The Most Common Causes of Commercial Vehicle Accidents

 

According to the Federal Motor Carrier Safety Administration (FMCSA), 415,000 reported crashes involved commercial vehicles in the United States in 2015. Those accidents resulted in a total of 3,852 fatalities, a 22 percent increase from similar crashes in 2009.

Surprisingly, 60 percent of crashes involving commercial vehicles occurred on rural roads, while only 25 percent of them occurred on rural or urban interstate highways. In addition, 35 percent of all fatal crashes involving commercial vehicles occurred during the 12-hour period from 6 p.m. until 6 a.m.

Causes of Commercial Vehicle Crashes

As drivers, commercial truckers are generally considered above-average, but federal data indicates that their errors, mistakes, and negligence contribute to more than half of all truck crashes. In this regard, the most commonly cited crash-related factors in the FMCSA’s 2005 Report to Congress on the
Large Truck Crash Causation Study follow. (Note: Some crashes involved more than one factor.)

Vehicle: brake problems – 29 percent

Driver: Travelling too fast for existing conditions – 23 percent

Driver: Unfamiliar with roadway – 22 percent

Environment: Roadway problems – 20 percent

Driver: Over-the-counter drug use – 17 percent

Driver: Inadequate surveillance – 14 percent

Driver: Fatigue – 13 percent

Driver: Felt pressure from carrier – 10 percent

Driver: Illegal maneuver – 9 percent

Driver: Inattention – 9 percent

Driver: External distraction – 8 percent

Vehicle: Tire problems – 6 percent

Driver: Following too close – 5 percent

Driver: Jackknifed – 5 percent

Vehicle: Cargo shift – 4 percent

Driver: Illness – 3 percent

Driver: Internal distraction – 2 percent

Driver: Illegal drugs – 2 percent

Driver: Alcohol – 1 percent

In many cases, the FMCSA identified “brake problems” as an “associated problem” rather than as the “main problem” that caused the crash. Examples included crashes in which the driver drove too fast for existing conditions and cases in which the driver lacked familiarity with the roadway.

Considering all of the reasons that the FMCSA cited for crashes involving commercial vehicles, drivers are much more likely to cause accidents than the vehicles they drive or the conditions in which they drive. Thus, while manufacturers can build additional safety features into commercial vehicles and governments can construct and maintain better roadways, the single most important factor in reducing the number of crashes involving commercial vehicles is better driver training.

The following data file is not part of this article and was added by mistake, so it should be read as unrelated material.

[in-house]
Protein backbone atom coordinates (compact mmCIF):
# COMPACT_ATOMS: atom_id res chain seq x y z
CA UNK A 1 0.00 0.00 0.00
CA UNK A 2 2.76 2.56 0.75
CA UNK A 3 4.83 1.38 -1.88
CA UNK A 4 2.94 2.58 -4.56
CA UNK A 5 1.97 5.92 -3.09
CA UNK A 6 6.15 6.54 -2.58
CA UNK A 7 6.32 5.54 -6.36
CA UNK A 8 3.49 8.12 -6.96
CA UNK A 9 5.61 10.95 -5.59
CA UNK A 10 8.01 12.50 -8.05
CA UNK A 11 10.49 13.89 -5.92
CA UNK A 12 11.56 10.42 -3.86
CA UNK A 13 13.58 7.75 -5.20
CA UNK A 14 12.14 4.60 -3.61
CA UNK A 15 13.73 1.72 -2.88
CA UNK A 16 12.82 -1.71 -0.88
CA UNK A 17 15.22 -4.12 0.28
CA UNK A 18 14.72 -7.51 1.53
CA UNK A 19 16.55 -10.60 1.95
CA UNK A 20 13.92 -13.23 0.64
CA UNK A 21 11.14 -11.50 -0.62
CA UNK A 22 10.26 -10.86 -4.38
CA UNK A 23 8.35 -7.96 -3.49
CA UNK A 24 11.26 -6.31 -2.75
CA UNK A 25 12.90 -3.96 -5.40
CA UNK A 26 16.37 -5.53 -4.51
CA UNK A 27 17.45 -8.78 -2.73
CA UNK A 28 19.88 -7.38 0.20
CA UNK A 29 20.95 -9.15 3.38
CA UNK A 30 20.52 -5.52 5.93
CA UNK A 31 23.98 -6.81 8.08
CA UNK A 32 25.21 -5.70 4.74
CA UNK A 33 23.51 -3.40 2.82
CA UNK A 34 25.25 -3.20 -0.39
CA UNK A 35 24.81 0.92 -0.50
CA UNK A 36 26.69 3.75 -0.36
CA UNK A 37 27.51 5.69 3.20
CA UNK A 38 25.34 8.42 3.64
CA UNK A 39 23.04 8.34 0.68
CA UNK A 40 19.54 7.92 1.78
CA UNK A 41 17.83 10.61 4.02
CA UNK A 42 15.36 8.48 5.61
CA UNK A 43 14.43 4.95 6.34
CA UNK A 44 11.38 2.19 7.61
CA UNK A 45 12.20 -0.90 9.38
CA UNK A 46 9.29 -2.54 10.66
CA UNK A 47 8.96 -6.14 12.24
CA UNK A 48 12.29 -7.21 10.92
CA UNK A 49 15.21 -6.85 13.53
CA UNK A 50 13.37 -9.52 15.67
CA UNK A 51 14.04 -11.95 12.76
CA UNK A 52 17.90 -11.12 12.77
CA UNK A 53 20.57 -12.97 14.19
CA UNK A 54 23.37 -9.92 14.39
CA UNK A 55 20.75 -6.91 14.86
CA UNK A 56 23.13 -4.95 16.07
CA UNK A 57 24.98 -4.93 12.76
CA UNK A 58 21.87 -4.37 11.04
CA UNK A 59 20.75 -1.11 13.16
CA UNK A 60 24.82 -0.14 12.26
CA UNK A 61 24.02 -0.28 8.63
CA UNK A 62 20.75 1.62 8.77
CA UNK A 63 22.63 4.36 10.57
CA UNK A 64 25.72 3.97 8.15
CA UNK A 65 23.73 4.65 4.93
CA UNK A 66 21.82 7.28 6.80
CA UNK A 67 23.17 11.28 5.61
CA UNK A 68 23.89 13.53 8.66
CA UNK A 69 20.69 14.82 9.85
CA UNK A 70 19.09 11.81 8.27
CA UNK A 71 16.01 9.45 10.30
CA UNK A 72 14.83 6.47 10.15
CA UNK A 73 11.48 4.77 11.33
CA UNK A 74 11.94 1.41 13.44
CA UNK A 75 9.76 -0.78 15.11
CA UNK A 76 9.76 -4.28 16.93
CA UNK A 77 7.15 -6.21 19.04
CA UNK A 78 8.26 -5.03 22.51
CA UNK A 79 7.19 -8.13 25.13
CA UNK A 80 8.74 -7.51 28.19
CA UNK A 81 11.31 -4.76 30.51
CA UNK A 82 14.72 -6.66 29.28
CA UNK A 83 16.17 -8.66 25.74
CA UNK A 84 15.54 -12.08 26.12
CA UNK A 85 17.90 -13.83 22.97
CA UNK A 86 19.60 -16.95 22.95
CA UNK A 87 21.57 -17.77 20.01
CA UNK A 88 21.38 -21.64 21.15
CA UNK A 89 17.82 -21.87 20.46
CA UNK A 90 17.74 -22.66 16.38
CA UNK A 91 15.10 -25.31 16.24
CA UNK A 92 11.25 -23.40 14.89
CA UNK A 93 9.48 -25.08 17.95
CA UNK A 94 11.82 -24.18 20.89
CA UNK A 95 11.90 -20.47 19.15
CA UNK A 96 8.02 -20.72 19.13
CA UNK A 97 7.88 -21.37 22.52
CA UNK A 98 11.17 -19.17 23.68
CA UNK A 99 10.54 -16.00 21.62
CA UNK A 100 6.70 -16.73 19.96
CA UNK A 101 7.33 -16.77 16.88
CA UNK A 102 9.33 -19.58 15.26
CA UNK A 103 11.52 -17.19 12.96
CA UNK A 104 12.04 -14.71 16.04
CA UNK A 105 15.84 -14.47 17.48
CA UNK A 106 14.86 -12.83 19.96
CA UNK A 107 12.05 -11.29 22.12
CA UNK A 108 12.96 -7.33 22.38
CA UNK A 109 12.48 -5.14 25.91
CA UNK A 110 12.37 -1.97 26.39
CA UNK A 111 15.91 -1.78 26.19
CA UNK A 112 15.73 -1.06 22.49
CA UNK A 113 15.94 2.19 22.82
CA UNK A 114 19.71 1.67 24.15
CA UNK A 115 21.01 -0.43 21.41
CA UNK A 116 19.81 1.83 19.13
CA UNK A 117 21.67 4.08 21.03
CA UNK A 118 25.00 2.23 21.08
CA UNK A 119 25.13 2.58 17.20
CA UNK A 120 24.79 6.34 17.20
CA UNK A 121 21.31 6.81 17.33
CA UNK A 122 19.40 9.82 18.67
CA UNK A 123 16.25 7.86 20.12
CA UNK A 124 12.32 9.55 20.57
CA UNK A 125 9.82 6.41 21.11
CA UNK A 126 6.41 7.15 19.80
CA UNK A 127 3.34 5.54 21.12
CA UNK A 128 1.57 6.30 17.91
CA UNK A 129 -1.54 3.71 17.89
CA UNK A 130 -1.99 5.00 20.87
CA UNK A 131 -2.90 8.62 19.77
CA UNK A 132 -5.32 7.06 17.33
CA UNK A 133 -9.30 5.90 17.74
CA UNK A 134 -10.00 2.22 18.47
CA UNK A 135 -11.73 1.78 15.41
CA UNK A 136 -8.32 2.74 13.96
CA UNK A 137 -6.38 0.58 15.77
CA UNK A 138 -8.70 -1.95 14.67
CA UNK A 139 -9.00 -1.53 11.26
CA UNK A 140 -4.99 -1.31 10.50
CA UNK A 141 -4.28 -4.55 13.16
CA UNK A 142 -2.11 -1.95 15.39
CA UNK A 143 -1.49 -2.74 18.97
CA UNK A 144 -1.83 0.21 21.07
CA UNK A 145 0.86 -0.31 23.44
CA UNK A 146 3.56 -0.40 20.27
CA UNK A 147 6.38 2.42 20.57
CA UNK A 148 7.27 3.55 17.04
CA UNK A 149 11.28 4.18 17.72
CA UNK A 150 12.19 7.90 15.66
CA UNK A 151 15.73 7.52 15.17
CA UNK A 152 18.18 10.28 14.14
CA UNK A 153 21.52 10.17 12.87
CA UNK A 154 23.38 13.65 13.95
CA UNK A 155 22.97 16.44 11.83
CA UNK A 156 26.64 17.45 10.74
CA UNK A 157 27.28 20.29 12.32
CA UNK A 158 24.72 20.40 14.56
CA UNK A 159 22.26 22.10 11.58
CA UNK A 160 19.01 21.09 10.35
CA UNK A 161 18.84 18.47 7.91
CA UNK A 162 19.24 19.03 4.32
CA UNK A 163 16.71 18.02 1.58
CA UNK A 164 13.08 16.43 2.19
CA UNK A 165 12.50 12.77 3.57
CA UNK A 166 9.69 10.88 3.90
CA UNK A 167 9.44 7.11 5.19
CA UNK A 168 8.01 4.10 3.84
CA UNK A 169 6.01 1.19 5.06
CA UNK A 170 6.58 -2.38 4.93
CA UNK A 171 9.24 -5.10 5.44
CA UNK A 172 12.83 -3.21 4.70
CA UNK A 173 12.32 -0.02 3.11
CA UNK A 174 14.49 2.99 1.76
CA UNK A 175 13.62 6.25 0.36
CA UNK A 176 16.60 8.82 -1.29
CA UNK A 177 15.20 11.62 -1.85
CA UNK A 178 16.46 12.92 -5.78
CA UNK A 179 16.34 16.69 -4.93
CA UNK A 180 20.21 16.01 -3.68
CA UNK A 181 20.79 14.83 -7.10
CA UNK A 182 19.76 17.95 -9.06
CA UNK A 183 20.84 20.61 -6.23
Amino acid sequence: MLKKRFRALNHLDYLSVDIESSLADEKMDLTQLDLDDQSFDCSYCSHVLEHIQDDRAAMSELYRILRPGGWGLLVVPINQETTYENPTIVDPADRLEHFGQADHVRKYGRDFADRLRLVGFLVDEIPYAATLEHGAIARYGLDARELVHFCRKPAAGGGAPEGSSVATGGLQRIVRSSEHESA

Since the FMCSA undertook the Large Truck Crash Causation Study, data concerning crashes involving non-commercial vehicles suggests that driver distraction has grown into a more significant factor in accidents. A recent study by Progressive Insurance, for example, indicates the public believes that texting and looking at cell phones are the primary causes of traffic accidents. And although 62 percent of 18- to 34-year-old drivers believe that they can safely text and drive, 64 percent of that same group believe that texting or looking at a phone while driving is the most common cause of accidents.

Since the 2005 study, driver distraction may form an increasing problem for commercial truck drivers. To address this issue, the Federal Motor Carrier Safety Administration promulgated new rules in 2010 for anyone driving a Commercial Motor Vehicles (CMV).

Unfortunately, despite these clear prohibitions, commercial drivers continue to both use hand-held mobile phones and text while driving.

Several Federal Motor Carrier Safety Administration studies underscore the dangers of distracted commercial drivers. Those studies have found:

On average, commercial drivers who text take their eyes off the road for almost five seconds. At 55 miles per hour, a two-ton vehicle will travel 100 yards with a driver who is not looking at the road.

Commercial drivers who text are 23 times more likely to contribute to traffic collisions than those who do not text.

Using a cell phone for any purpose—but especially for texting—distracts almost every area of the brain that drivers need to concentrate for driving and avoiding accidents.

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